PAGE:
An air ionizer is a small device which uses a high level of voltage to electronically charge air molecules. So, how are they used within the electronics manufacturing industry?
Air ionizers are most commonly used within air purifiers. The majority of commercial air purifiers that you would encounter today are designed to generate negative ions.
Negative ions (otherwise known as anions) are particles made up of one or more electrons, conferring a net negative charge to the particle.
Within the air purifier, the airborne particles are attracted to the electrode in an effect which has been compared by many to static electricity.
One of the most common mistakes that people make is confusing ionizers with ozone generators. This is understandable since both operate in similar ways within whatever appliance they are found in.
However, while ozone generators are optimised to attract an extra oxygen ion, ionizers use electrostatically charged plates to ultimately produce gas ions.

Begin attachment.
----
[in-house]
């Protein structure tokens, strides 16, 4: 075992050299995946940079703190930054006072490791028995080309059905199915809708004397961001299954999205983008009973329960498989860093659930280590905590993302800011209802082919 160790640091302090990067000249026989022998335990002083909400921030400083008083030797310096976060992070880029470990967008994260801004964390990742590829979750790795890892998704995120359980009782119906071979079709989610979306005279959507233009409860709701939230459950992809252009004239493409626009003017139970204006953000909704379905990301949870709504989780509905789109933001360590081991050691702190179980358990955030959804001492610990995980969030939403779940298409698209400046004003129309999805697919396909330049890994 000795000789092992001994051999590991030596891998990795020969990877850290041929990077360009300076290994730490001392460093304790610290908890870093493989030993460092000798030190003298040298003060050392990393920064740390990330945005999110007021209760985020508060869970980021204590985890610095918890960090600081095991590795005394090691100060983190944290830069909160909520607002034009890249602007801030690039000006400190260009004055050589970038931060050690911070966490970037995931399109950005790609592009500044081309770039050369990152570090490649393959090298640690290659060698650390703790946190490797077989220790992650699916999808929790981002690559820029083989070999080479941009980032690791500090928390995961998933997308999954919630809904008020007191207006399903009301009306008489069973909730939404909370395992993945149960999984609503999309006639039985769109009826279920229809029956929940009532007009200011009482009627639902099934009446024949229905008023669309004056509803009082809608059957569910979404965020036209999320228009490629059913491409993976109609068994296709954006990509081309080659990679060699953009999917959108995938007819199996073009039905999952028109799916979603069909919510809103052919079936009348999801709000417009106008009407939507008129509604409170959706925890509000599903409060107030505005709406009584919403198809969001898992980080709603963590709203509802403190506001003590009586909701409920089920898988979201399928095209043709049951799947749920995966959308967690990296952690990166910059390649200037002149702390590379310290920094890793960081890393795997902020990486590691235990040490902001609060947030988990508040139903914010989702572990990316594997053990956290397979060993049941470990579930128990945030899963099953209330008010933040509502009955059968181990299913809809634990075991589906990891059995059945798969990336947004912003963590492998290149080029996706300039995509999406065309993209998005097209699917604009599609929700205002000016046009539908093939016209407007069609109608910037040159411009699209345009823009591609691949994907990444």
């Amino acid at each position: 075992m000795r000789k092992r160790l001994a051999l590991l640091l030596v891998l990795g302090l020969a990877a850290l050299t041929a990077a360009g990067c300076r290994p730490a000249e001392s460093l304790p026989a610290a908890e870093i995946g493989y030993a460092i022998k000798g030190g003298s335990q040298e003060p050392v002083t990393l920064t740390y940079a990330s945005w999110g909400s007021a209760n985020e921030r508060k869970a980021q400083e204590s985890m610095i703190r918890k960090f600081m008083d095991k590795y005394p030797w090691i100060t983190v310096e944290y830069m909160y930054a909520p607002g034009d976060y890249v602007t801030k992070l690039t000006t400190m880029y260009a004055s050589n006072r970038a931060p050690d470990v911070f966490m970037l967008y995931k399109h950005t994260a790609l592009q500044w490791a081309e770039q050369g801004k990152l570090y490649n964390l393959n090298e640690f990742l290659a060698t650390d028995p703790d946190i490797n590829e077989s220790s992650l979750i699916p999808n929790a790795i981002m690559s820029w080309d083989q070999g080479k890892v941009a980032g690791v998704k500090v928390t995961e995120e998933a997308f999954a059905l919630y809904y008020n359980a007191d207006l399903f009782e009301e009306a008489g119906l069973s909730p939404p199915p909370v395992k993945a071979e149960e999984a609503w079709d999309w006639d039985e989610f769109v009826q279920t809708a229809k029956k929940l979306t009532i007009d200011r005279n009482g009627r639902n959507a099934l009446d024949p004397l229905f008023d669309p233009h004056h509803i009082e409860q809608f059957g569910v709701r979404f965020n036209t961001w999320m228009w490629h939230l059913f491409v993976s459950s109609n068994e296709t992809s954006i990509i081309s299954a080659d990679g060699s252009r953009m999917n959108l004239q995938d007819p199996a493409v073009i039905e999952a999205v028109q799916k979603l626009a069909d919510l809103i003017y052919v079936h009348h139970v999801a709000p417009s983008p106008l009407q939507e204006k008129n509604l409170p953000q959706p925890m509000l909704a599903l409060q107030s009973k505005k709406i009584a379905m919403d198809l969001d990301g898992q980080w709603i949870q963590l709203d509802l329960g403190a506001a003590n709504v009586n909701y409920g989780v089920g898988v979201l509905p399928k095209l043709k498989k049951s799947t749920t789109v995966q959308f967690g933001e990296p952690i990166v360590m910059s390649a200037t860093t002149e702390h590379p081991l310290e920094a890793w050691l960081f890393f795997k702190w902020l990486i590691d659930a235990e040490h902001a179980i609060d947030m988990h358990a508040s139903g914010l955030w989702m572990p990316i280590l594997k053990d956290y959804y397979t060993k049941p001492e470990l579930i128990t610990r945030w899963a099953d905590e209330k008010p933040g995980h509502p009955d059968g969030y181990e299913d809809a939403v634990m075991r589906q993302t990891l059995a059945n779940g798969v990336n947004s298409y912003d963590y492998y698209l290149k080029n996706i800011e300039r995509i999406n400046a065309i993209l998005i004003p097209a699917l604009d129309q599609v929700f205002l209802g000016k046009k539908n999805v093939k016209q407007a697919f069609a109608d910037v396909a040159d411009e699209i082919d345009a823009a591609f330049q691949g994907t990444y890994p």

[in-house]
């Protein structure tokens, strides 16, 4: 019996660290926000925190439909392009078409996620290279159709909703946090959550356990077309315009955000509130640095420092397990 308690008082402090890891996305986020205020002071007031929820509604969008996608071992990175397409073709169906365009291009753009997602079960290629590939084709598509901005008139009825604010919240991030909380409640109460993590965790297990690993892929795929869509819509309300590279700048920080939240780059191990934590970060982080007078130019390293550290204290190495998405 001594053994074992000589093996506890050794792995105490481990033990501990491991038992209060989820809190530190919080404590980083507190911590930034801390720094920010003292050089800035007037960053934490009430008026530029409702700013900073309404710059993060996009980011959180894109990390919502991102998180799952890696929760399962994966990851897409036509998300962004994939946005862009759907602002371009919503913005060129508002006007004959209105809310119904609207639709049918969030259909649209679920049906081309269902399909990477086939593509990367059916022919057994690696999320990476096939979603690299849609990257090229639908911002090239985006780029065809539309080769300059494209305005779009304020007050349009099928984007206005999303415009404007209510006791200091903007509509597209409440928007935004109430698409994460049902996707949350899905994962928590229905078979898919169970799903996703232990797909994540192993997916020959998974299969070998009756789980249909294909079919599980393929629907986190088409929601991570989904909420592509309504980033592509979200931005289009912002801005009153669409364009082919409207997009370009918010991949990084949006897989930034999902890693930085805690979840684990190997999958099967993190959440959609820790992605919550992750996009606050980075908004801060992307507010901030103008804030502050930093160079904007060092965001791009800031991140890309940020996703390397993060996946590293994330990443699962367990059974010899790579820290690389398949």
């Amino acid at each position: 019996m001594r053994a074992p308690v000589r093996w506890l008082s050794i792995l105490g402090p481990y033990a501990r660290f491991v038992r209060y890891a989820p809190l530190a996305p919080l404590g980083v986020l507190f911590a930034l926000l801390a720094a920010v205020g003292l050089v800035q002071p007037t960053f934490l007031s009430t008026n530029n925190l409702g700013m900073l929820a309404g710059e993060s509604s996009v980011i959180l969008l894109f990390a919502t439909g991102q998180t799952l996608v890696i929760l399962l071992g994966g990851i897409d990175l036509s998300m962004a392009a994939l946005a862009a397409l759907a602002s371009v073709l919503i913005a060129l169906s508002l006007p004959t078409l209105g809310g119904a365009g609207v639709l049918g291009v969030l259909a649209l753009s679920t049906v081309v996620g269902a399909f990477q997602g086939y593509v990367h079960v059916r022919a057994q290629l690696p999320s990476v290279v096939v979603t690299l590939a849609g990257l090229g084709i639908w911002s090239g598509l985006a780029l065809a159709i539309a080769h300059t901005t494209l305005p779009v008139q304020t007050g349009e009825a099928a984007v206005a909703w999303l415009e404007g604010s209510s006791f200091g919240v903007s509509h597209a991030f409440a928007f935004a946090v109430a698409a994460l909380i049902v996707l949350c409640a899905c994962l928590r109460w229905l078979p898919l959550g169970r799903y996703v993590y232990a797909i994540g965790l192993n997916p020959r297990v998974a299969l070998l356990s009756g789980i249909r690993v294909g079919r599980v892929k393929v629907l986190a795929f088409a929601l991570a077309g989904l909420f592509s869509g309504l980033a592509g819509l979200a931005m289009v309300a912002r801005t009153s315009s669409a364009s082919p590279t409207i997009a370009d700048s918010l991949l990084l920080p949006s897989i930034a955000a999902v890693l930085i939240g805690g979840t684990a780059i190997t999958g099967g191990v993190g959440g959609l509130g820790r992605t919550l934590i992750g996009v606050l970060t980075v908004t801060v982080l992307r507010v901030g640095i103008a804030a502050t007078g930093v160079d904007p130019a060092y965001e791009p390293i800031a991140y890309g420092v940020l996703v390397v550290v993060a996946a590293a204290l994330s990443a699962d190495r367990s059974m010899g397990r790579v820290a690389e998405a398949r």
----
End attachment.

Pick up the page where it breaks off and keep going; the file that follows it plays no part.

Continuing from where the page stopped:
One of the key aspects of electronics is controlling the heat which is generated by the construction of complex devices and circuitry.
The heat can sometimes cause devices to fail to function properly before they have been used at all.
Techniques for heat dissipation include the use of fans and heat sinks for air cooling, liquid cooling and computer cooling.
Heat sinks have become an essential part of modern electronic construction. They are used to reduce and control the temperature of items such as microprocessors through sophisticated heat dissipation techniques.
They are basically made up of a small metal structure which includes flat surfaces to ensure good thermal contact with the components that need to be cooled.
Within the electronics industry, they are used most frequently for the cooling of electronic devices. Complex circuitry and devices require protection from the extreme generation of heat, otherwise they cannot perform the tasks for which they were designed.
You can learn more about air ionizers and thermal management at www.challengercomponents.com